Harvest Moon

I seem to remember that Echo and the Bunnymen in the 1980s did a song with lyrics about a harvest moon or something like that.

I’ve been given the green light to write a new column for SZ magazine–the quarterly magazine where I used to be the Living Life columnist for nine years. If all goes well in 2016 I will write about employment: finding and succeeding at a job when you have schizophrenia.

In this harvest season it’s time to reflect and give thanks for the bounty we have in our lives. First: we can take stock of where we are and how far we’ve come. Then we can set our intention for what we want to do in the new year when we sow the seeds for a new goal.

I’m grateful to have a job in a creative field. I’m grateful to have an apartment that is not in a dangerous neighborhood like the one I lived in early in my recovery where crack vials littered the hallway.

Set a goal. Use other peers for support as you take steps to make your dream a reality.

Upwards of 70 to 80 percent of individuals diagnosed with schizophrenia when surveyed said they want to work at a job and think they can. My column in SZ magazine if all goes well will talk about how to do this. It’s a magazine that is now an Internet-based quarterly not a paper copy.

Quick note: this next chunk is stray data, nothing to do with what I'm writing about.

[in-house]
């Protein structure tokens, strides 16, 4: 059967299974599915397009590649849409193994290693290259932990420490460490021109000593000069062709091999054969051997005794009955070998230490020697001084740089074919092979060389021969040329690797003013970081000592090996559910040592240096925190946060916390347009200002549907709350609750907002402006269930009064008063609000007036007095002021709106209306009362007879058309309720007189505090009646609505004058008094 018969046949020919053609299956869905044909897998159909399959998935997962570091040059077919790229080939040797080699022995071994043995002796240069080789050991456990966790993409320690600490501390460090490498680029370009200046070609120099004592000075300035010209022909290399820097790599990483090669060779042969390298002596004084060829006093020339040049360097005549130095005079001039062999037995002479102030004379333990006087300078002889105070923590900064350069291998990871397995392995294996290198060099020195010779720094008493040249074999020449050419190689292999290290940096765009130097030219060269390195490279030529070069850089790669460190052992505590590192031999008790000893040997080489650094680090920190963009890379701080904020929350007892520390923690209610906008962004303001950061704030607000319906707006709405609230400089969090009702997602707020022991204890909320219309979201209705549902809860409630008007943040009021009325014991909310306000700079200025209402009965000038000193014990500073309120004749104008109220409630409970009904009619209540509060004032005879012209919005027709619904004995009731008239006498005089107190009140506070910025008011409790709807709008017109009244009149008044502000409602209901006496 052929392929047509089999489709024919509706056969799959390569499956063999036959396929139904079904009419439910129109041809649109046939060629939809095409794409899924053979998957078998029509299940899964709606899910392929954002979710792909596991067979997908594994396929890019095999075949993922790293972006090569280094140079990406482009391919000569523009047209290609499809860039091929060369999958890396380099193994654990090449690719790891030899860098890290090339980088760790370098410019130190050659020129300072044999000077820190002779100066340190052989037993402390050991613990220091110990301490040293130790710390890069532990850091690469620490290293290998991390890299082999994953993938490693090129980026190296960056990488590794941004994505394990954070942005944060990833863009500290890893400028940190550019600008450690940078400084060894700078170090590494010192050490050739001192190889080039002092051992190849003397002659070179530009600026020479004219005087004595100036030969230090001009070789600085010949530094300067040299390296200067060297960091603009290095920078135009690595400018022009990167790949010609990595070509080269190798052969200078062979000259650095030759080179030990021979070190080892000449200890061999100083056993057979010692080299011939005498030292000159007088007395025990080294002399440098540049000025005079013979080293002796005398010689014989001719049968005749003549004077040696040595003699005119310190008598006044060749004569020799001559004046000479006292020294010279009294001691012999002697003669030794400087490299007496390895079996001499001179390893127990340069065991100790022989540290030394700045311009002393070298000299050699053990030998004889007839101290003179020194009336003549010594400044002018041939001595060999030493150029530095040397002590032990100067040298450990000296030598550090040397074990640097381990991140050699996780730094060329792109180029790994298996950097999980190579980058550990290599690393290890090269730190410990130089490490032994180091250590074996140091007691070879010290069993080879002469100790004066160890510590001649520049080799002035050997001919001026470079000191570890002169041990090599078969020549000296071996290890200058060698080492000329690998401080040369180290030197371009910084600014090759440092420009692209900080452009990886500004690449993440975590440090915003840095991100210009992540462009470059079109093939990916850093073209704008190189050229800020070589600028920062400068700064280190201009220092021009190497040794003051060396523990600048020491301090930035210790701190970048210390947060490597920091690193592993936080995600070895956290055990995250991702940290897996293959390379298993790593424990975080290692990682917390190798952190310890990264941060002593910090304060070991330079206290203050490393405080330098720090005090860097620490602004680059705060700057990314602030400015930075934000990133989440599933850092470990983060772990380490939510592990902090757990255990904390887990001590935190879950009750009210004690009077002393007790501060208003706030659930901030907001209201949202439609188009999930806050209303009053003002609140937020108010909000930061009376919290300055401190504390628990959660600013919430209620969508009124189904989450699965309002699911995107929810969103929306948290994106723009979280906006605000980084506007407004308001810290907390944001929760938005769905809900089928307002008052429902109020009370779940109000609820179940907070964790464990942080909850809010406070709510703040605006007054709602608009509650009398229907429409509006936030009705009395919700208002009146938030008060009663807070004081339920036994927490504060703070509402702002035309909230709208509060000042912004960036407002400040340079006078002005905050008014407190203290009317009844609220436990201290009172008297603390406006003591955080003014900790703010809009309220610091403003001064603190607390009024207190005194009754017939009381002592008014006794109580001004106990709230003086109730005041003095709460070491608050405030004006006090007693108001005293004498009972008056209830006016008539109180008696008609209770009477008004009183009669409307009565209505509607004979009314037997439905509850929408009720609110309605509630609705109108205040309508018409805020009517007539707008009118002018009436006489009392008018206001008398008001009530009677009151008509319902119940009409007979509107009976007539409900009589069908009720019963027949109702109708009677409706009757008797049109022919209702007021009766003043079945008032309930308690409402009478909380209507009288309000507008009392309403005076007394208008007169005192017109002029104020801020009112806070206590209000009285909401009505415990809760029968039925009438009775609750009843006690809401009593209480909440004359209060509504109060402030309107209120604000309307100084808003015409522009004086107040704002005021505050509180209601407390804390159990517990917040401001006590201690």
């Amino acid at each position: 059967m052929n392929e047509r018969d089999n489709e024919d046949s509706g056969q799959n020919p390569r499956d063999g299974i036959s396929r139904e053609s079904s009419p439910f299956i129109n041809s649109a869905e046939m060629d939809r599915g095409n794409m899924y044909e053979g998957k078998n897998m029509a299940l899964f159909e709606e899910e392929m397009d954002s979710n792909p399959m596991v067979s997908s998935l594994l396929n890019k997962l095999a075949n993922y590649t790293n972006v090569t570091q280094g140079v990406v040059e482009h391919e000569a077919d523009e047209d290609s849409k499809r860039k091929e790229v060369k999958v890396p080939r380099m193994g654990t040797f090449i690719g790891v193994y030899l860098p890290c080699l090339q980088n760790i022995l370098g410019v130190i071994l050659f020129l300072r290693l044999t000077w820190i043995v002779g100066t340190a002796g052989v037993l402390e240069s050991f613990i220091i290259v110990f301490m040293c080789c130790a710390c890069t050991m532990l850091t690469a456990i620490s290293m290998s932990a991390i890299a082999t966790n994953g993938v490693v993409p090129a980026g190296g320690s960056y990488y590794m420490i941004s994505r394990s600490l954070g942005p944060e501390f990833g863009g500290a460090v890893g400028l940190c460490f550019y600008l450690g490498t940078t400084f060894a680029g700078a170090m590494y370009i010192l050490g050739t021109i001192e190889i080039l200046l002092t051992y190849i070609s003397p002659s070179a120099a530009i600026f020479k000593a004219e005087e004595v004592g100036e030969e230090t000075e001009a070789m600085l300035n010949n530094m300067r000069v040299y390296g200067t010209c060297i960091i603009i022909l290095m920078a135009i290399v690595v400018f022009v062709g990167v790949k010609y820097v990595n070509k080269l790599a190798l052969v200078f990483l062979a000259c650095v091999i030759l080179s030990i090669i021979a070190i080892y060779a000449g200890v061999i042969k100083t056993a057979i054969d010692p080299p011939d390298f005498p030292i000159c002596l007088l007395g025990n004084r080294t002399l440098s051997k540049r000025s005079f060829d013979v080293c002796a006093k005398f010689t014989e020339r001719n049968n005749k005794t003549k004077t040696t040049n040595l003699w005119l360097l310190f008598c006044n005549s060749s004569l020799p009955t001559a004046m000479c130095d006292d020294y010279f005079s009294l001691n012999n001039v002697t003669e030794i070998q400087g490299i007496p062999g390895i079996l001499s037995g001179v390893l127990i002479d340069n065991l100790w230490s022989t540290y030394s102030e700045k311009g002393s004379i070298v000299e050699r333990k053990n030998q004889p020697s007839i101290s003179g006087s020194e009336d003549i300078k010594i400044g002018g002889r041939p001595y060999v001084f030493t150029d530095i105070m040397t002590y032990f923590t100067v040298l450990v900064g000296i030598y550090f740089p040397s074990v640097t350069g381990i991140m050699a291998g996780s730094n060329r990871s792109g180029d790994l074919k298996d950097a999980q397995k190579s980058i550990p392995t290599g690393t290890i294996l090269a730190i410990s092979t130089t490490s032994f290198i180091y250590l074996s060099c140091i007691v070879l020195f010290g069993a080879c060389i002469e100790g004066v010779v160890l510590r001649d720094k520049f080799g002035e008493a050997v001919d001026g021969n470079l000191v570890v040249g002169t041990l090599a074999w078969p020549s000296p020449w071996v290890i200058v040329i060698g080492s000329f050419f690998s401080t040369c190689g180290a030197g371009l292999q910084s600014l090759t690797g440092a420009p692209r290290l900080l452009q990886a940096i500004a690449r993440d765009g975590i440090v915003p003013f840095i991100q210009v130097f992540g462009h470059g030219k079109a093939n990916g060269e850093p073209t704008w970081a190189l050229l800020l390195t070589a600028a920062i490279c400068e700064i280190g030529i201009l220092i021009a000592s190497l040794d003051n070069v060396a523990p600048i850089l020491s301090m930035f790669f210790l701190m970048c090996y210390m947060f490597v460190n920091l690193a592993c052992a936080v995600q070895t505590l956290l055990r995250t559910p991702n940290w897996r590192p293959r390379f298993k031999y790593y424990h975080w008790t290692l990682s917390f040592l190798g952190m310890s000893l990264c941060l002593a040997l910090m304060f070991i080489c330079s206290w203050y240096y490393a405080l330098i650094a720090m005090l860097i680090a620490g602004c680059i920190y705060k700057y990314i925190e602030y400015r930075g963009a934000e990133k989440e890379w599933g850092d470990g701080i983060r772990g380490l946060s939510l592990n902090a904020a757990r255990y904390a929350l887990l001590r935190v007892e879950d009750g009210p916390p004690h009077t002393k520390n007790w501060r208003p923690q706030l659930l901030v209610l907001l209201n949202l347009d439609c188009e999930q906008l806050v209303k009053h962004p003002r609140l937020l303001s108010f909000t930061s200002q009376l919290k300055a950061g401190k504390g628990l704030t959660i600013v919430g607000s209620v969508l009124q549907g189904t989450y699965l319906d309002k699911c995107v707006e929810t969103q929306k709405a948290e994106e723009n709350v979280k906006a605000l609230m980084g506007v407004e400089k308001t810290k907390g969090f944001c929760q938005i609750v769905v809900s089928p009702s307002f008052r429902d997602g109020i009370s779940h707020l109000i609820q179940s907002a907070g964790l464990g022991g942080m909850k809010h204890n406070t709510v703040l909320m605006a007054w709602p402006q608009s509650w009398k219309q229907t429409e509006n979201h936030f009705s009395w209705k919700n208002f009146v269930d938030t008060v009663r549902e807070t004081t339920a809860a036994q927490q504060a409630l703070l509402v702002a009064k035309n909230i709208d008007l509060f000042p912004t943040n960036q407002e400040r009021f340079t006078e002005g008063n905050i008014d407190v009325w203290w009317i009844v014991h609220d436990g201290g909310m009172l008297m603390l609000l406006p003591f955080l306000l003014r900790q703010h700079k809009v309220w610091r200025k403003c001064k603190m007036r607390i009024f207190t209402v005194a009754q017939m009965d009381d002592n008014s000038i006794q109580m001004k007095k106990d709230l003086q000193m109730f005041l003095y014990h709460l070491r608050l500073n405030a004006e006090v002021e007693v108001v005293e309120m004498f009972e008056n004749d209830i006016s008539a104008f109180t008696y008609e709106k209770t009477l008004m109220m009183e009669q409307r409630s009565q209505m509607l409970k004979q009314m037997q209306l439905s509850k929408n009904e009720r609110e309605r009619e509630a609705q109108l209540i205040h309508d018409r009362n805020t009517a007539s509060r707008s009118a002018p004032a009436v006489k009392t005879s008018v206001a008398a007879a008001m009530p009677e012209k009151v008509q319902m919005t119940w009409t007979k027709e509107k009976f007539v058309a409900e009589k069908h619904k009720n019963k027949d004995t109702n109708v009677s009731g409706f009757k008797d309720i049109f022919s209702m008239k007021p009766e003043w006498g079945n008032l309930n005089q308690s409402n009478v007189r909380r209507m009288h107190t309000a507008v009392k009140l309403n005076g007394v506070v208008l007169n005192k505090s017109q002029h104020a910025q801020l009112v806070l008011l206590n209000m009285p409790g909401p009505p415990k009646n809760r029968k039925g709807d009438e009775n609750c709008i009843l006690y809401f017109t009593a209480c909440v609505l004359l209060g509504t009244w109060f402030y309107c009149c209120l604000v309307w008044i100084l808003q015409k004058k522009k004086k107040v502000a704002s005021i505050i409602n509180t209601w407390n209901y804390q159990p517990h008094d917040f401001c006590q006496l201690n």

I filed this blog entry under creativity because being resourceful and creative in how you brainstorm and figure out how to achieve your goal goes a long way. Standard issue or cookie-cutter treatment or other approaches don’t cut it when it comes to deciding that path that is right for you to go down.

It’s been 18 years since I had the courage to go back to school to get a library degree. I can tell you that risking change is hard. That’s the beauty of having peers you can talk with for support and encouragement.

I’ll end here by saying I’m thankful for all the readers of the blog who tune in to listen to what I’m writing.

Author: Chris Bruni

Christina Bruni is the author of the critically acclaimed memoir Left of the Dial. She contributed a chapter "Recovery is Within Reach" to Benessere Psicologico: Contemporary Thought on Italian American Mental Health. As well as an author and activist, Bruni is an artist and athlete.

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